Stepping Out: Living God's Plan

The narrative begins in the Book of Exodus with the new pharaoh assuming power, around the time of Joseph's death. The Children of Israel (descendants of Jacob) are flourishing in Egypt – they are exceedingly mighty and numerous and doing very well. In fact, they were hard to ignore as the land was filled with them. Despite the fact that their predecessor (Joseph) had saved Egypt, they were still treated as foreigners. They were not Egyptians.  

The new king of Egypt saw the Israelites as a threat because of their strength and large numbers. The king saw them as a potential threat because he was afraid that they would join the enemies of the Egyptians and overthrow them.   

The king was obviously mightier than the Israelites but he was afraid of them and decided to subjugate them. God had truly blessed the Israelites and these blessings turned out to be their undoing in the eyes of the Egyptians. The flourishing of the Israelites was a signal to the evil Egyptian king that there would be trouble from the Israelites.  

Lesson: When God blesses you, you should not be surprised when others get envious of your success, regardless of their position! I suppose that the king of Egypt didn’t want the Israelites to enjoy the same measure of success as the Egyptian people.  

So the king hatched a plan to subdue the Egyptians by afflicting them with hard labor.   The plan in one sense paid off as the Israelites built storage cities. Yet, in another sense, the plan backfired because the Israelites multiplied even more as their afflictions grew. “THE MORE THEY AFFLICTED THEM, THE MORE THEY MULTIPLIED AND THE MORE THEY SPREAD OUT, SO THAT THEY WERE IN DREAD OF THE SONS OF ISRAEL” (EXODUS 1:12)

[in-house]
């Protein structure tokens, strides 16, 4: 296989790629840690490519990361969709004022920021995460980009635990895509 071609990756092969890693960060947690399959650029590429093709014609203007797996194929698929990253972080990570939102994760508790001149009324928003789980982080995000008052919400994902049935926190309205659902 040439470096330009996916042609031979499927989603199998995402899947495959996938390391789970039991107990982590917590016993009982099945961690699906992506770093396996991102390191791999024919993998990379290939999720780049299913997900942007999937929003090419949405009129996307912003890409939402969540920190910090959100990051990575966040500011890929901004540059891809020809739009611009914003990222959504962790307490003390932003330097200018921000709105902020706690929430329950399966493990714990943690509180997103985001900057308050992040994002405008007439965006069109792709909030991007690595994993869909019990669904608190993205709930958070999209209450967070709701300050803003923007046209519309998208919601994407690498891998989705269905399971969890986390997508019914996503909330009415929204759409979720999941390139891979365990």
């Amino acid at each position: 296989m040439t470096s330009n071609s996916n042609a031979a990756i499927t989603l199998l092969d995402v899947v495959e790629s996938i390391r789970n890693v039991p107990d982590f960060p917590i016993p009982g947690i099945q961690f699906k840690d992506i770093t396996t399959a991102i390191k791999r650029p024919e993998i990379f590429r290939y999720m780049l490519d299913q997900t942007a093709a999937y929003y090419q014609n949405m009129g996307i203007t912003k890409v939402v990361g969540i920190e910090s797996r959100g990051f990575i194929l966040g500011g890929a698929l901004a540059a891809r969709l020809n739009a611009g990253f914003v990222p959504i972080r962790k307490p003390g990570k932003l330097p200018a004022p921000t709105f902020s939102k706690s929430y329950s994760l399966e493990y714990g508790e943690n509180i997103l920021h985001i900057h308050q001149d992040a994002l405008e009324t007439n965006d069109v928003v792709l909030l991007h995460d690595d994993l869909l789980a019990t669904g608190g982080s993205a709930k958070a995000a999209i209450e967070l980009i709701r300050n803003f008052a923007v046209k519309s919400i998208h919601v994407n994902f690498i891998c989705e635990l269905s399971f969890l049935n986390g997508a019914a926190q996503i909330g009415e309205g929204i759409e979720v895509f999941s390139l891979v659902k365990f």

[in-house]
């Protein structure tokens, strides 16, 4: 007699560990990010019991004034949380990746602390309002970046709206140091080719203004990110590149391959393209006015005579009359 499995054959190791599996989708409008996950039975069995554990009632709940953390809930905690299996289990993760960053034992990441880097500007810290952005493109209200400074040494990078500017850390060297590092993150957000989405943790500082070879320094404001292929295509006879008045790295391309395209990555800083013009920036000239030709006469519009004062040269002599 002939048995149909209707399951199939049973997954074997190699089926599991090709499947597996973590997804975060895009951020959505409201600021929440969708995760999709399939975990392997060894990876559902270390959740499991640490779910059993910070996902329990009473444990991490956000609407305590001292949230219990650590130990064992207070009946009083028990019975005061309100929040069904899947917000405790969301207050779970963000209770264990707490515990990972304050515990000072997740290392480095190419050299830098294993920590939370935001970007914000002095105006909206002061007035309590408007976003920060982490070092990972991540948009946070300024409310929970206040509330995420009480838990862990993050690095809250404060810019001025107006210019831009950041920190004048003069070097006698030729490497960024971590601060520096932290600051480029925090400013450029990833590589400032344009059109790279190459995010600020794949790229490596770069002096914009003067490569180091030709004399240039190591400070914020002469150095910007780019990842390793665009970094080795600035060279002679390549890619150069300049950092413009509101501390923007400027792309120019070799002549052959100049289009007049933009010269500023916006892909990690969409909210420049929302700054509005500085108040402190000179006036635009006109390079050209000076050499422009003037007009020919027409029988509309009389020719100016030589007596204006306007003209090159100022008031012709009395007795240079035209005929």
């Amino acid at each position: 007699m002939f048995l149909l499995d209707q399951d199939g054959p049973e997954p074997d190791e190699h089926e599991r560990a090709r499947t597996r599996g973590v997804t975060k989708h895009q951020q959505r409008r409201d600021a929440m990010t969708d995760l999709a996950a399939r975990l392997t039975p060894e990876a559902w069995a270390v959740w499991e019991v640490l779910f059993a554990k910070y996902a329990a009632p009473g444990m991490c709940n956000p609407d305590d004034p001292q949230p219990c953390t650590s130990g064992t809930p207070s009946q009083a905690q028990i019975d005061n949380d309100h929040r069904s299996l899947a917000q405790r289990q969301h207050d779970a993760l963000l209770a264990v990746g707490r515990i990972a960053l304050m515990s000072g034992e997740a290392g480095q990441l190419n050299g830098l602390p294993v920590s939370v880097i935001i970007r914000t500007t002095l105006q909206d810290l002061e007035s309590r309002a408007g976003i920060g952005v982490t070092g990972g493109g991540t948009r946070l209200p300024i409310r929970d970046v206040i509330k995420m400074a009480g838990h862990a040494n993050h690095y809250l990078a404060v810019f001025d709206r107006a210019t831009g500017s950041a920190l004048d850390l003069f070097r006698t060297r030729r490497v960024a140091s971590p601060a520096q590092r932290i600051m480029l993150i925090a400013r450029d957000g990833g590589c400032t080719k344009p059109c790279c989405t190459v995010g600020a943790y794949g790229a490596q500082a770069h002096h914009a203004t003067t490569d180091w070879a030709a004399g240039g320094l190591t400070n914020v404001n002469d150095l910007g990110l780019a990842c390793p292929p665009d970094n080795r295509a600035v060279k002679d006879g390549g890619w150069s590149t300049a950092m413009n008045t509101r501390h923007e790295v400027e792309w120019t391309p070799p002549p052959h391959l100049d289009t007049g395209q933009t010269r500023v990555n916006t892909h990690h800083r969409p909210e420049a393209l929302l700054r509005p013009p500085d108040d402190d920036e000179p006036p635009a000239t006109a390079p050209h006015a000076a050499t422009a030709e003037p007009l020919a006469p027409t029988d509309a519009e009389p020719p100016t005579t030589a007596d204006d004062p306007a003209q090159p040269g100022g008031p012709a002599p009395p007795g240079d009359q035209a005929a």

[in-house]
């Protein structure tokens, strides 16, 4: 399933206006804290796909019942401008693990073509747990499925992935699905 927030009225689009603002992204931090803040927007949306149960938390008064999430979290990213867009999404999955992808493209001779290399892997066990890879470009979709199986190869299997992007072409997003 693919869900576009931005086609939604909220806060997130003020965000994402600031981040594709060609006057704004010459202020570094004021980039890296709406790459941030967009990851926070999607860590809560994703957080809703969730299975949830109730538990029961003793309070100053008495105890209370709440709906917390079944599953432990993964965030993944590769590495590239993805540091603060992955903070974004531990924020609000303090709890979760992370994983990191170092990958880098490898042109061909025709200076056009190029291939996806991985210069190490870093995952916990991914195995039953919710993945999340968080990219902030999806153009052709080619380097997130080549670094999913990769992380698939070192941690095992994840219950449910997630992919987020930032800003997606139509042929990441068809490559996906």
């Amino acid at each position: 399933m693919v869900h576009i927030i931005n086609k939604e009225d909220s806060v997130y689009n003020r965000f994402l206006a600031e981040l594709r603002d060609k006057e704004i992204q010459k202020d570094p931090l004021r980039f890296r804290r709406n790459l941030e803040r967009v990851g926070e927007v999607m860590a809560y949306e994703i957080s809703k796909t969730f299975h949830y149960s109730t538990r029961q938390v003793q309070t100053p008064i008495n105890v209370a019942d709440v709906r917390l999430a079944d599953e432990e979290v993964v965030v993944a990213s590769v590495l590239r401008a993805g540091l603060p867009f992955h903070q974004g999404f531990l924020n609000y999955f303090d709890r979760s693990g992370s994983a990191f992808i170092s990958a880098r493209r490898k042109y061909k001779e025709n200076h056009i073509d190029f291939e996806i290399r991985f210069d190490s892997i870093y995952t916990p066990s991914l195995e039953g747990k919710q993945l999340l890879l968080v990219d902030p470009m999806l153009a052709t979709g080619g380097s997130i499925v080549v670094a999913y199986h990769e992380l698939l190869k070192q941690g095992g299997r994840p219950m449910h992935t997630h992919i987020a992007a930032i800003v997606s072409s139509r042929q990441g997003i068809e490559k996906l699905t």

The Egyptians continued to make their lives bitter and harsh.

In response, God continued to bless the sons of Israel so that they grew even more of a force in Egypt. The Hebrew midwives were blessed by siding with the sons of Israel and God blessed them on account of this.   

In Exodus chapter two, Moses was raised by his mom and then grew up in the palace of the pharaoh. Nothing is mentioned about the kind of life he lived before he escaped into Midian but clearly he was not treated as the other children of Israel. He didn’t work outside in the similar harsh conditions of his fellow Hebrew countrymen. Whether or not he actually lived in royalty, we can assume his life appeared so in contrast to the others. 

Moses settled down in Midian and was presumably living well until God stepped in. 

Before the intervention, God took notice of the plight of His people and made a plan to rescue them from the harsh Egyptians.  God could have spirited them away from the Egyptians or sent a wasting disease among the Egyptians and then opened the way for the His people to march out of Egypt victoriously. Rather, God used a man to get His people out.  God had the option of suddenly spiriting the Hebrews away from Egypt and rescuing them from their tormentors. God had other plans and intended for this to be a learning experience for the Hebrews. He wanted them to really see and understand the personal dealings of God in their lives.   Significantly, God decided to use Moses, a flawed individual, to get His people out of Egypt. Think of this: God intervening to get His people out of Egypt, doable, easy, quick. He who made the heavens and earth and all in it, is able to do anything, including subduing the Egyptians with one look! God intervening to get His people out by using a man, not easy, fraught with possible failure, frustration on both the Hebrews and God, apparent madness!